Against the tide: It’s in the eurozone’s DNA
If market confidence in the eurozone is to be restored, not just Greece and Ireland but also Portugal and Spain need the attention of the EU’s Financial Stability Facility.
There is a double helix of causes of the eurozone debt crisis.
On one chain (Greece and Portugal) it is a problem of a bloated government sector, chronic fiscal profligacy and weak competitiveness. On the other chain (Ireland and Spain), it is a credit-fuelled asset bubble that burst, leaving the banking system in tatters. So the solutions are also different: cleansing the banking sector for Spain and Ireland; downsizing the state sector and increasing productivity for Greece and Portugal.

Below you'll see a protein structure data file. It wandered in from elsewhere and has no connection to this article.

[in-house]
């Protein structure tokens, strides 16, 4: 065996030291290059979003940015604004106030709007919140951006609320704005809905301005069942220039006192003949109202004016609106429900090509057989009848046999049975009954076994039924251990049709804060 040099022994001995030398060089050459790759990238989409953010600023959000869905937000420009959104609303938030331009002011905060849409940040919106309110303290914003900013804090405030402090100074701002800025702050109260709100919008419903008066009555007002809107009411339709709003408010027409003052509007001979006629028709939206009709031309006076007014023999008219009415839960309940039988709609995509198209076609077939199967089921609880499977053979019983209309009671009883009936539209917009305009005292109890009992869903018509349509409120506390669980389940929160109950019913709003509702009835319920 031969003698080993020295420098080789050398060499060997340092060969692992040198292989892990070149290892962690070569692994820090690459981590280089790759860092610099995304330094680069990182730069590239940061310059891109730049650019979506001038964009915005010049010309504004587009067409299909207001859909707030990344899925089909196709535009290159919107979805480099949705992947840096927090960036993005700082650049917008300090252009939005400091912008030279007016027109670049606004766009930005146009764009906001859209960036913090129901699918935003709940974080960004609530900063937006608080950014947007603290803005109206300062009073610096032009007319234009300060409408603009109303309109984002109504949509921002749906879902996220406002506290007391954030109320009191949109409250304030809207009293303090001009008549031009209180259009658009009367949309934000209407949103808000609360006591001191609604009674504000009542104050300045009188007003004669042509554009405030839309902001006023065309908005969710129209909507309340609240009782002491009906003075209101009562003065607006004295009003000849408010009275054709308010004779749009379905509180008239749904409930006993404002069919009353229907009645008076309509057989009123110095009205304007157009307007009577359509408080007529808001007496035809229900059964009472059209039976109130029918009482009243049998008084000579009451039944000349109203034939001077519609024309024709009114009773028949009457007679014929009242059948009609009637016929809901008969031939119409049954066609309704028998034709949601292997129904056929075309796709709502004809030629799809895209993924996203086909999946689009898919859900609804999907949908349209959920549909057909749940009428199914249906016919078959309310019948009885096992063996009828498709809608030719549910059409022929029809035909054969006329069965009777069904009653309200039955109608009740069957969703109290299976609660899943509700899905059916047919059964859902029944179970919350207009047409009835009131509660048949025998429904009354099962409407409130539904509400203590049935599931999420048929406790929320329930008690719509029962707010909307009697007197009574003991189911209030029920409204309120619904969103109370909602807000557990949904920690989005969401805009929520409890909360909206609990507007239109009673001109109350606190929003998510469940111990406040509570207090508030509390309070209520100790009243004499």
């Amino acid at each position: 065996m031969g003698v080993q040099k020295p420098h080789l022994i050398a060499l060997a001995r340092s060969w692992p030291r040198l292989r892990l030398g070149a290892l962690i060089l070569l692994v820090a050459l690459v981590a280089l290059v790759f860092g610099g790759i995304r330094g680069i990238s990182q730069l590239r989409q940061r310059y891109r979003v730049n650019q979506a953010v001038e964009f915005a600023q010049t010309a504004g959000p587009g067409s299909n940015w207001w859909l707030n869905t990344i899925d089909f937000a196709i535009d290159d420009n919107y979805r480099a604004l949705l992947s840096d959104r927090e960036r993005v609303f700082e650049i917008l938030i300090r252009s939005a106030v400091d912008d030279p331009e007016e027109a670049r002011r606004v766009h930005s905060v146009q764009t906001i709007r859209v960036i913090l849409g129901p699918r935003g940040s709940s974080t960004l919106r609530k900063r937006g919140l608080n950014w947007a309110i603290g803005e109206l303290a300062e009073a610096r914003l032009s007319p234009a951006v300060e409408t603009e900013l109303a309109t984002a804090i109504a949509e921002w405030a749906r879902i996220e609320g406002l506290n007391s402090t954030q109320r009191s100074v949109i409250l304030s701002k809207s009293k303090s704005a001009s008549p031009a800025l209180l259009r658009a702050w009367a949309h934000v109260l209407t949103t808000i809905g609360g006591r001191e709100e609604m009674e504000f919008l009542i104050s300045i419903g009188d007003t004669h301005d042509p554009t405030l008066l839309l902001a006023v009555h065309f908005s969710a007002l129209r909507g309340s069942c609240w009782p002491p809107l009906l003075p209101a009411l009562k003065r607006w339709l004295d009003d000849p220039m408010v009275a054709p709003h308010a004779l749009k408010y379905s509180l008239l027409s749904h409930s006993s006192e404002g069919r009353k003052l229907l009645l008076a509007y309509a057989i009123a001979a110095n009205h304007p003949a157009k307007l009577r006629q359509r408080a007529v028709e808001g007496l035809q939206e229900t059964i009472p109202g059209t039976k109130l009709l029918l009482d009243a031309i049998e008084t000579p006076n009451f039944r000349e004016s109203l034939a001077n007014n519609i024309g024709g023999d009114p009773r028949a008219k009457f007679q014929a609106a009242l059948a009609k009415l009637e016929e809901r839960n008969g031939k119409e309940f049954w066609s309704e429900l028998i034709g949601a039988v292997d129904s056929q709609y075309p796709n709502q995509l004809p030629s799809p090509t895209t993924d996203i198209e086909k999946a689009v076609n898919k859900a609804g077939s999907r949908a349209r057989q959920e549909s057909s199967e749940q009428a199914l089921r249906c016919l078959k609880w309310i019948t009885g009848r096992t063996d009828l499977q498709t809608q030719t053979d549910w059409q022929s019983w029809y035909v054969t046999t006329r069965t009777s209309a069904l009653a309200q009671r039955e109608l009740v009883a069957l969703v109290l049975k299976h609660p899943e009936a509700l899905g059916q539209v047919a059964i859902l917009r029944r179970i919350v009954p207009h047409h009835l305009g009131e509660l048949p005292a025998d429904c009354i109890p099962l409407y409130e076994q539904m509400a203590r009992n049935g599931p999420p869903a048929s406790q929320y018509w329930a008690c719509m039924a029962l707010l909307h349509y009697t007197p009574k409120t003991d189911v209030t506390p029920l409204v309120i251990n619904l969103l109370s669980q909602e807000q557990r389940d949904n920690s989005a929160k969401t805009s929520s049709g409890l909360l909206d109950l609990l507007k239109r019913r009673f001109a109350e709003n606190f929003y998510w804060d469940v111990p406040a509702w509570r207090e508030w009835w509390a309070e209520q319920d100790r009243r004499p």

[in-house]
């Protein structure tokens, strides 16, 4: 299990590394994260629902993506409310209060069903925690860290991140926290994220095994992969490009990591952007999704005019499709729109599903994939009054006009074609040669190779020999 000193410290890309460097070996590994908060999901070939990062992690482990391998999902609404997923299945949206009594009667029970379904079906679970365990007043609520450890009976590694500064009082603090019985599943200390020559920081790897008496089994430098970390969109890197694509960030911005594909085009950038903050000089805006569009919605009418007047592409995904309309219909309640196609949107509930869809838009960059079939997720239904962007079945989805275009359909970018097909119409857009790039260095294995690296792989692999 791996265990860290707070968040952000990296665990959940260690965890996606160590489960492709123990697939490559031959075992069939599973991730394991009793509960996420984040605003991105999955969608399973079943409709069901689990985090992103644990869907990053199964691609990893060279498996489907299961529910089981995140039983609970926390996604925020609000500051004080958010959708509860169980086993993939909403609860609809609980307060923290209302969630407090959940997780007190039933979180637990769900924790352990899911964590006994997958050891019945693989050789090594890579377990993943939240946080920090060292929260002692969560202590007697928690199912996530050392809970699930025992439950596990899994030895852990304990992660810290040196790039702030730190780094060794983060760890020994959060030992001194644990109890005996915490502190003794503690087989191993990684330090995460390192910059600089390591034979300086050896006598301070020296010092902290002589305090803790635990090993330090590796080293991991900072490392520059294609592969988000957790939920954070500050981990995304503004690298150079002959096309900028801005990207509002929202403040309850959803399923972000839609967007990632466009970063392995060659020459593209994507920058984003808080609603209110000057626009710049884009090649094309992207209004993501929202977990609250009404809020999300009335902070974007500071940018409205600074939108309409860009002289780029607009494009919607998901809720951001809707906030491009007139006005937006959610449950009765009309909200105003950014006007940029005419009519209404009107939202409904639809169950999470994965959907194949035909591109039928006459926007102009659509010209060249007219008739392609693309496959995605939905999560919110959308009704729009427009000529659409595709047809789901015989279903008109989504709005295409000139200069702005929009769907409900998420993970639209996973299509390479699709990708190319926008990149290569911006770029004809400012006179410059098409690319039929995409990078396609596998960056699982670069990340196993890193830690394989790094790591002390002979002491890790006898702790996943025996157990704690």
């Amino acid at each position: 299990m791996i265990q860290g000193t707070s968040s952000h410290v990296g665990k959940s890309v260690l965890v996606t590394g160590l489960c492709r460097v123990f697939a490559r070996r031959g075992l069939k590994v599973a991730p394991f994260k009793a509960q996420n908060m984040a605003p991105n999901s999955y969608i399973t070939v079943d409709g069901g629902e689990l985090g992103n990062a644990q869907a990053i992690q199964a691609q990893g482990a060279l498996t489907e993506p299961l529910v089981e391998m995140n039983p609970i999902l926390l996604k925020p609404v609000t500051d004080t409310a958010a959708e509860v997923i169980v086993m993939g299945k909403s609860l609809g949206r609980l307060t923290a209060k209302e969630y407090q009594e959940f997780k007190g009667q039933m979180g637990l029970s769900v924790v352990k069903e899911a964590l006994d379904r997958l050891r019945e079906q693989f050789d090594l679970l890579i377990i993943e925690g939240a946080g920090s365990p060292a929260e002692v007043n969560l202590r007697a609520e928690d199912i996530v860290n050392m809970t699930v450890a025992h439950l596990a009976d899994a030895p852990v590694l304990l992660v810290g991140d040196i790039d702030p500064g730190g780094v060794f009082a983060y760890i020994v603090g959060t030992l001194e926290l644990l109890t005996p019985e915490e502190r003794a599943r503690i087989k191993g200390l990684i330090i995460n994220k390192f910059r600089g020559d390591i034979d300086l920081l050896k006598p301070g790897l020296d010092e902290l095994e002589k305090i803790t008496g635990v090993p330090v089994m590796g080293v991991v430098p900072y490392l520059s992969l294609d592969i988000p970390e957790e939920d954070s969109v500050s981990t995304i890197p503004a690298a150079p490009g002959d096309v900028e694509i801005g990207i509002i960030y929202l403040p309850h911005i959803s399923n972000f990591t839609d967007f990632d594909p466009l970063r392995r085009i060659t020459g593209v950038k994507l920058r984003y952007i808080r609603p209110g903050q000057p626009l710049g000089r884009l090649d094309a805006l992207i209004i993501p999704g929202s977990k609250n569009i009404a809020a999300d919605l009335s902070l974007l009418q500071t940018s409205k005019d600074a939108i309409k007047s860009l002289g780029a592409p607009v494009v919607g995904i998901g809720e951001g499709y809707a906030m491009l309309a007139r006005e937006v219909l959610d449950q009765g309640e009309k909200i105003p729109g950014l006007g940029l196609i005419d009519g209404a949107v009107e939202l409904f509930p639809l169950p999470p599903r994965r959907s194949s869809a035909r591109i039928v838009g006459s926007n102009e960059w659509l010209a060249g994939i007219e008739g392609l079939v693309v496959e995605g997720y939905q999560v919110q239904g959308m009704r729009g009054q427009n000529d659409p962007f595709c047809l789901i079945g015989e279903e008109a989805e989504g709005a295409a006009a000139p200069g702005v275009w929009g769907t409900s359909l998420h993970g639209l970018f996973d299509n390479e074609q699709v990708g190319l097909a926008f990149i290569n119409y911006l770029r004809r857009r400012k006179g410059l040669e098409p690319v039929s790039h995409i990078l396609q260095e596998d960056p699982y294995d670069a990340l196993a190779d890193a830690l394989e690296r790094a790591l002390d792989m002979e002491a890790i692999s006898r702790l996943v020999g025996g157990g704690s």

The eurozone crisis four (Greece, Ireland, Portugal and Spain) have been running budget deficits of between 8% and 12% of GDP, compared with the eurozone average of about 6.5%. Their gross public debt to GDP has reached between 75% and 130% of GDP. Only Spain will be below 100% of GDP in 2011. And gross financing requirements over the next year are around 20% of GDP.
In Greece and Portugal, the crisis was caused by a bloated government sector, whose fiscal arithmetic was deteriorating even during the boom years because of a lack of competitiveness and low productivity in the private sector that inhibited investment and growth.
In the more dynamic export economies of Ireland and Spain, the government sector was in relatively good shape before the crisis.